A dash of absurd, class

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By Hal Rhodes

The final days of any passing year are traditionally a time to reflect upon the jumble of people and events that shaped the preceding twelve months – the absurd and the laudable.
The dysfunctional U. S. House of Representatives notwithstanding, my own nominee for the “Notably Absurd Award” would be the New Mexico Finance Authority, whose former officials managed to make it a top scandal in 2012.
 It began when news broke that NMFA controller Greg Campbell had submitted a phony (and late) audit on the agency’s 2011 financial affairs to the State Auditor, as required by law.
Let it be noted that connoisseurs of the absurd routinely caution that it is always unwise to promulgate phony audits, but that it is downright dumb to submit phony audits late, if only because tardiness calls attention to itself.
Campbell pled guilty to forgery and securities fraud and was sentenced to five years probation.
In recent days State Auditor Hector Balderas released a PricewaterhouseCoopers investigation into l’affaire NMFA.
That investigation cost New Mexico taxpayers $1 million-plus and prompted Balderas to note that Campbell’s supervisors, including CEO Rick May, bear “significant responsibility” for the environment that allowed Campbell to contrive his phony and belated audit.
Whereupon the now-fired CEO May denied any such responsibility and blamed “various parties” for exaggerating “the extent of the problems.”  
“No major scandal,” May proclaimed.   
 No major scandal?  Let it be Mr. May who picks up the award for notable absurdity, suitably engraved with these words:  “For singular achievement of the top executive of a state agency who failed properly to superintend the official conduct of his underlings.”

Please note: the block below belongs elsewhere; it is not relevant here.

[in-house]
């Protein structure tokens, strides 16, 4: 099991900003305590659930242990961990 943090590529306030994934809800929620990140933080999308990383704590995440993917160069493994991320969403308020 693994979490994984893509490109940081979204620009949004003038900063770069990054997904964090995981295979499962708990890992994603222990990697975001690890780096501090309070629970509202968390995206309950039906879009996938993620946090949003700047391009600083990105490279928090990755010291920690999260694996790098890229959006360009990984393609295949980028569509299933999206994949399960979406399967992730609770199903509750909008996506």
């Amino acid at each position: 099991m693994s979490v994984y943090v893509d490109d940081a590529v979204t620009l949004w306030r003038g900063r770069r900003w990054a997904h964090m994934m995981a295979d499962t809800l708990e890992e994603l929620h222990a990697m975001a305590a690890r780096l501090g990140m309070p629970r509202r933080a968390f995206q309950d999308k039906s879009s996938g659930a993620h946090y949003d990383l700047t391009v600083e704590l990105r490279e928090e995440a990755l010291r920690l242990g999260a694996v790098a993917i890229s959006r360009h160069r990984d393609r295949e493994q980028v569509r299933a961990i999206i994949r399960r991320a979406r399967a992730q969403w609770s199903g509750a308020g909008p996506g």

On a more reassuring note, year’s end brings word that U.S. Sen. Tom Udall, D-NM, will become a member of the Senate Appropriations Committee when the 113th Congress convenes on Jan. 3.
Since entering the Senate in 2008, Udall has served on some key committees, including Foreign Relations, Environment and Public Works and Indian Affairs, and he will continue on at least some of those panels in the new Congress.
But a berth on the Appropriations Committee is among the most coveted in the nation’s upper house, precisely because it does exactly what its name suggests: It appropriates the money authorized by Congress to be spent on the sundry purposes that constitute the federal budget.
For a senator from New Mexico, with key national laboratories and military installations, membership on Senate Appropriations can be particularly beneficial to constituents back home.
U.S. senators invariably court committee assignments with jurisdiction over matters of economic interest to their states, which is why New Mexico’s senators have historically hankered after place on the Senate Energy and Natural Resources Committee.
 Jeff Bingaman spent a large chunk of his 30 Senate years on the Energy panel and in recent times, when Democrats have been in the majority, as its chairman.
Given the state’s status as a major energy producer, it is a natural fit for a senator from New Mexico.
So it was another bit of reassuring news when Senate Majority Leader Harry Reid announced that Democratic Senator-elect Martin Heinrich will become a member of Energy and Natural Resources when he takes the Senate seat occupied for the past three decades by Bingaman.        
Heinrich drew a plum assignment…and a class act to follow.
Bingaman is a rare political figure, the personification of dignity, incapable of bombast or grandstanding.
The new Energy chairman, Oregon Sen. Ron Wyden, got it right when looked at Bingaman and said, “These debates will be less thoughtful and less informed because you won’t be a part of them.”
Hal Rhodes
NM News Service